Dawkins’ The Magic of Reality: Reviewed

magic of reality“If you can’t explain it to a six-year-old, you don’t understand it yourself.”  Whether it was Feynman, Einstein or Vonnegut who actually said it (if any of them), Dawkins has certainly taken it to heart.

His knowledge of the subject matter is unmistakable, with certain marked exceptions, and while one would do well not to forget what this book was intended to be, it’s difficult to ignore the distinct air of condescension wafting up from nearly every page.

The Magic of Reality is not Richard Dawkins’ best work, by far.  Although that opinion may be coloured by my pre-existing familiarity with basic natural science.  His treatment of topics, such as plate tectonics and cosmology are, shall we say, rudimentary.  But that may be by design.  Where he discusses biology and evolution his expertise is easily identified, but his earlier works, such as The Greatest Show on Earth for example, are much more comprehensive and informative than this book.

If we accept that his intention was to publish a primer on the natural sciences or even on the value of a scientific world view, then I suppose this book was a success.  Though by virtue of who Dawkins is, I doubt that many of his readers have the dismal level of scientific literacy one would need to see this book as valuable.  Perhaps, if it finds its way into the hands of a few less informed people, teenagers maybe, it would be a worthwhile effort, but there are far better and less biased books available on the subject.

Dawkins has, in this book, tackled subjects that are outside of his professional purview.  This isn’t to say that his opinions and insights are unwelcome (in most cases), but why take on the burden of elucidating on subjects for which your own knowledge is limited (or non-existent).  Oddly, he takes on the UFO Abduction phenomenon, dismissing outright any claim that something unexplained is happening to however few sincere people in the community.  Dawkins is, however, entitled to his opinion, predictable as it might be, but the reader would do well to understand that it is just that, an opinion, and not a scientific fact (in the case of UFO Abduction at least).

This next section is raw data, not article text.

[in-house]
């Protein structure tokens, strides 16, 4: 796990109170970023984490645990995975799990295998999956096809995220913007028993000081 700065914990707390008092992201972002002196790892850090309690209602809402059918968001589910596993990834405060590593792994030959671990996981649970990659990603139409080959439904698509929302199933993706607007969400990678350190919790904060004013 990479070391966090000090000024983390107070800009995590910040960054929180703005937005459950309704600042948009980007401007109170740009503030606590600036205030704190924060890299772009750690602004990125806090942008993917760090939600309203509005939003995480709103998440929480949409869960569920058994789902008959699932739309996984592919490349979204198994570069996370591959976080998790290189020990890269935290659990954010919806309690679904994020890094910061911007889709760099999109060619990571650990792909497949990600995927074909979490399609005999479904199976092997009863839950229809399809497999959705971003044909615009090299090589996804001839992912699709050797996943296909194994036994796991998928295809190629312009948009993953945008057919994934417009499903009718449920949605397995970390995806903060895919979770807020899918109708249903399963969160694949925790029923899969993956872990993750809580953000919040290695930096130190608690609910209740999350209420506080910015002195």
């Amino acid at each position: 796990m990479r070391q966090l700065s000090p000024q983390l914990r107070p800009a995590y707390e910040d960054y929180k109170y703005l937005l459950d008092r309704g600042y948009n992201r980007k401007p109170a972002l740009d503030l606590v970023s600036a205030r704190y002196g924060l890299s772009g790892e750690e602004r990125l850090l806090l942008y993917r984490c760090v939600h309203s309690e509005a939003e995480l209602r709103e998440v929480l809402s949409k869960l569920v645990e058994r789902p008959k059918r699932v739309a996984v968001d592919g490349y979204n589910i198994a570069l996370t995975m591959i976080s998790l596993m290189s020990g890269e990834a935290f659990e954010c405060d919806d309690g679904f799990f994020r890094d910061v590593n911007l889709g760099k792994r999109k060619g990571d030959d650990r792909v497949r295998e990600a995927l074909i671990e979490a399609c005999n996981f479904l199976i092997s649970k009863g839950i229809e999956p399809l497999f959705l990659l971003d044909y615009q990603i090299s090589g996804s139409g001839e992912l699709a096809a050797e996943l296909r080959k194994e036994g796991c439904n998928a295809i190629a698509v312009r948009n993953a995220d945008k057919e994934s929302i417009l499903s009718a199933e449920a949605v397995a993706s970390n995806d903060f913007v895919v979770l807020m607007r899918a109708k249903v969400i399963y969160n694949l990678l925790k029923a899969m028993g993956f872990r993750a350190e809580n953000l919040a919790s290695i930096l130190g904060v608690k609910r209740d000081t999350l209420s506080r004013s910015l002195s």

Reading The Magic Of Reality isn’t a wasted effort, but I would suggest that there are better books on which to focus your attention.

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Martin J. Clemens

Writer, Canadian, Fortean Addict...and lover of science and history. "As for me...I know only, that I know nothing..." I also blog at www.dailygrail.com and mysteriousuniverse.org
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  • Doomshroom

    Isn’t this supposed to be children’s book? I haven’t read it but I did check it out in the bookstore and was baffled about how much text one can get in to so-called children’s book, does not meet my thoughts on children’s books. To me, it’s more teen book IMO.

    • Martin J. Clemens

      Yes, I believe it’s considered Young Adult Non-Fiction, though I was unaware of that when I read it. Chapters had it shelved in the General Science section, among other, more advanced titles. Misunderstandings were bound to happen.

  • Doomshroom

    In the bookstore I saw it, it was in general science too (nicely next to Sheldrake’s The Science Delusion, made me grin a bit.)

  • http://baldscientist.wordpress.com Baldscientist

    I love how Dawkins writes, when he limits himself to things he actually knows about… @Doom: Next to Sheldrake’s book? i’d smiled at the irony too. Now, Sheldrake is very entertaining albeit a little “out there” sometimes, but I would not be surprised if he turns out to be right in a couple of things…

    • Martin J. Clemens

      I’m normally a big fan of Dawkins’ books. His personality and public discourse leave something to be desired, but he is an excellent science author. I do prefer his works that focus on evolutionary biology though, rather than religion.

  • http://gravatar.com/iziningishzidda Izi Ningishzidda

    I’m embarassed to say I sometimes write essays in the voice of Richard Dawkins. The whole militant atheist thing he’s got going on right now of intolerance towards anyone religious does not flatter him in the slightest. I mean, hell, some of humankind’s best geniuses in alchemy, science and philosophy were religious people.